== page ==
The Next Day. An album called The Next Day is to follow in March, timed to coincide with the major retrospective exhibition coming to the Victoria & Albert Museum on 23 March, featuring handwritten lyrics, original costumes, fashion, photography, film, music videos, set designs and Bowie's own instruments. The Next Day, which can be pre-ordered on iTunes, will be released in Australia on 8 March, while everyone else get to hear it on 11 March apart from the US which has to wait until 12 March. There is a 14-track album and a 17-track deluxe release. Here’s the tracklisting.

  1. The Next Day
  2. Dirty Boys
  3. The Stars (Are Out Tonight)
  4. Love Is Lost
  5. Where Are We Now?
  6. Valentine’s Day
  7. If You Can See Me
  8. I’d Rather Be High
  9. Boss of Me
  10. Dancing Out In Space
  11. How Does the Grass Grow?
  12. (You Will) Set the World On Fire
  13. You Feel So Lonely You Could Die
  14. Heat
  15. So She (Bonus Track)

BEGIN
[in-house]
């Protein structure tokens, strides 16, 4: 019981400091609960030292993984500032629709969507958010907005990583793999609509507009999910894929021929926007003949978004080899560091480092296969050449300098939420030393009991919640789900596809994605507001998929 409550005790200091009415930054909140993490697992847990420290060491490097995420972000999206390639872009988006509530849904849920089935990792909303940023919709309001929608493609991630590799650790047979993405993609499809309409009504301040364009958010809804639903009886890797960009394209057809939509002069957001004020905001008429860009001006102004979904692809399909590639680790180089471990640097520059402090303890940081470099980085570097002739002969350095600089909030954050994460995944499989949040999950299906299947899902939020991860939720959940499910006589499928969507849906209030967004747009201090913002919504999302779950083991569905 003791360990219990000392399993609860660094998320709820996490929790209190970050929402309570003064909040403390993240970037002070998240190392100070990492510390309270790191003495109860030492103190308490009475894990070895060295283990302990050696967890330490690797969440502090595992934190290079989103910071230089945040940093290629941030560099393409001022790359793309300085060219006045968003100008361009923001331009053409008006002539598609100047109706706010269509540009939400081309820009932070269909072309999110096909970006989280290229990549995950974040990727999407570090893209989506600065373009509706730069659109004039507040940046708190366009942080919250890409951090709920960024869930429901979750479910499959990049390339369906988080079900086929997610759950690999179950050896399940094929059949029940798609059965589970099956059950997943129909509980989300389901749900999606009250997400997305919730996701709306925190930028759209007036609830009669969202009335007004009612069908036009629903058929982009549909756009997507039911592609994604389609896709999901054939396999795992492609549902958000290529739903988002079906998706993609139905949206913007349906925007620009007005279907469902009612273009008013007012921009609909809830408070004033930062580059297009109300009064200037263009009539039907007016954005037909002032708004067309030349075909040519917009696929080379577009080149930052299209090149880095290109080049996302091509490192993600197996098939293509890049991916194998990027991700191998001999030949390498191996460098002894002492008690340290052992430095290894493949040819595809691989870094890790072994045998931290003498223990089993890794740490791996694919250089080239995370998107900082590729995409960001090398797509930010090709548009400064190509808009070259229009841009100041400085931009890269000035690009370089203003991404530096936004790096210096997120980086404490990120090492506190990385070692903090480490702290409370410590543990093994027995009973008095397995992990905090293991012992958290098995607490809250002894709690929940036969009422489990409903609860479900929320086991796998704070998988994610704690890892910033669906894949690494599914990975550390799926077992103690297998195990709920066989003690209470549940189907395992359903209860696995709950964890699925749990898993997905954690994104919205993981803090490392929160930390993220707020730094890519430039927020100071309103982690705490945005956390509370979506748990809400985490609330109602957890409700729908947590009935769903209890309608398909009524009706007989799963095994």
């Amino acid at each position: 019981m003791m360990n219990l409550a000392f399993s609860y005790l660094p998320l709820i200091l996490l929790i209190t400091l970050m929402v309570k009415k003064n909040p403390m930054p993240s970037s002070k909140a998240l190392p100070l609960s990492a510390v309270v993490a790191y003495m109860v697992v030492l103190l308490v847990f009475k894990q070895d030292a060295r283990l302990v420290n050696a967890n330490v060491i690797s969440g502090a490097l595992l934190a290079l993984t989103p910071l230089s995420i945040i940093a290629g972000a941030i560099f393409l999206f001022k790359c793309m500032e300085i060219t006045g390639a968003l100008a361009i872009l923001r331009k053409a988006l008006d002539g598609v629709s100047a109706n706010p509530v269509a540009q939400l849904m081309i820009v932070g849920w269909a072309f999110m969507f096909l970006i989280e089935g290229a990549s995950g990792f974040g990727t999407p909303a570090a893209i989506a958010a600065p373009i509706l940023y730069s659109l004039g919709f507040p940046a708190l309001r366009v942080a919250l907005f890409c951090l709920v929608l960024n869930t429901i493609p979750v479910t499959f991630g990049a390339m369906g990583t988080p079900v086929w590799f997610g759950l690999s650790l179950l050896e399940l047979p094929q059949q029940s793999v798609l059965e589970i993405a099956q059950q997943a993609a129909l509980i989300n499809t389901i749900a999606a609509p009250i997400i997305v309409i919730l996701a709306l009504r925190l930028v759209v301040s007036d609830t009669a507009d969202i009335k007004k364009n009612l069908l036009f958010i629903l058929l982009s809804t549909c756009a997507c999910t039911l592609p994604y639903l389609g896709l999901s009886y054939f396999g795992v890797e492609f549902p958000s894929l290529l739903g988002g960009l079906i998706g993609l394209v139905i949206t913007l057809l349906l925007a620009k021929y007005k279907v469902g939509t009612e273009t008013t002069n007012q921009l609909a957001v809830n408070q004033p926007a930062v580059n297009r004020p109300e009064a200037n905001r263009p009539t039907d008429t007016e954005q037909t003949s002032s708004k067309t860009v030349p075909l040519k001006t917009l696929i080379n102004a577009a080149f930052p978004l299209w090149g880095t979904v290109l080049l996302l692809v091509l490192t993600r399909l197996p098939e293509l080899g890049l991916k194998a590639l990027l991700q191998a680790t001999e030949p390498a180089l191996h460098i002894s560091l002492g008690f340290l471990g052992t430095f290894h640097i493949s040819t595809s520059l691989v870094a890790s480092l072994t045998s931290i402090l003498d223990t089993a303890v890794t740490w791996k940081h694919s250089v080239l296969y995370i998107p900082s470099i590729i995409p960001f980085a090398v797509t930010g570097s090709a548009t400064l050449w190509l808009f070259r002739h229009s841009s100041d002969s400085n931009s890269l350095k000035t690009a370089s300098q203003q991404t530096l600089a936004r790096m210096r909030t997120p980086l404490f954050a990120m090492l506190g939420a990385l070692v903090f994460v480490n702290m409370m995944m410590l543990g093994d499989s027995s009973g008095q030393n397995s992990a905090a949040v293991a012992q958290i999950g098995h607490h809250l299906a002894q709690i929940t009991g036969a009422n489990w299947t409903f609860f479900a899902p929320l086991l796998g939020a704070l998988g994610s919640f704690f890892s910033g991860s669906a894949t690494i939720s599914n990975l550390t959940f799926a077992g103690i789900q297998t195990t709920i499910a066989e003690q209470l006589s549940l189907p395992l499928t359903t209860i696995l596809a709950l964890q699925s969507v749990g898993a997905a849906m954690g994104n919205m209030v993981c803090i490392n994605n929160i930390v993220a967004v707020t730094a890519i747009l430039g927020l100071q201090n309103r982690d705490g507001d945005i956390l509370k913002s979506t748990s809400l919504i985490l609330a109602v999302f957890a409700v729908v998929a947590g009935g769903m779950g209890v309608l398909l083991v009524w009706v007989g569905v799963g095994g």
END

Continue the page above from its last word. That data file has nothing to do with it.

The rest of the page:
16. I’ll Take You There (Bonus Track)
  17. Plan (Bonus Track)


Hmm. The song's not bad at all in the retrospective kind of way Graeme indicates. But the voice is - ageist remark this, sorry - very much that of a codger. It does amuse me, from the outside, how many undead old pop/rock stars turn up on TAD for review. At least there's more about responding to this than being kind or clinging on to What Was.

The vulnerability in the voice is integral to the song's appeal. I'd say some emotional investment in, and knowledge of, Bowie's personal history and past career would help listners appreciate the quality of this song - its freighted with personal resonance and for that reason I find it a perfectly judged and very poignant return - and so thrillingly unexpected!

I love his voice, it's still magical, and unmistakably Bowie...........sure, he sounds older, but he IS older, and he isn't trying to sing disco pop in an old voice, just a wonderfully melancholic chilled out track.........brilliant!

OH my goodness all you wannabe critics! Everywhere in the world David is celebrated today both because of hes birthday off caurse but also for hes amazing contribution to us all ! Cant you people just be happy ???? This is a very good song and I cant wait for the full album !! Fans have been waiting fore ten years so WOOOOOOOOOOOOHOOOOOOOOOOO ! Thank you David :) Happy birthday love :)

I LOVE the record. Quite like the video too.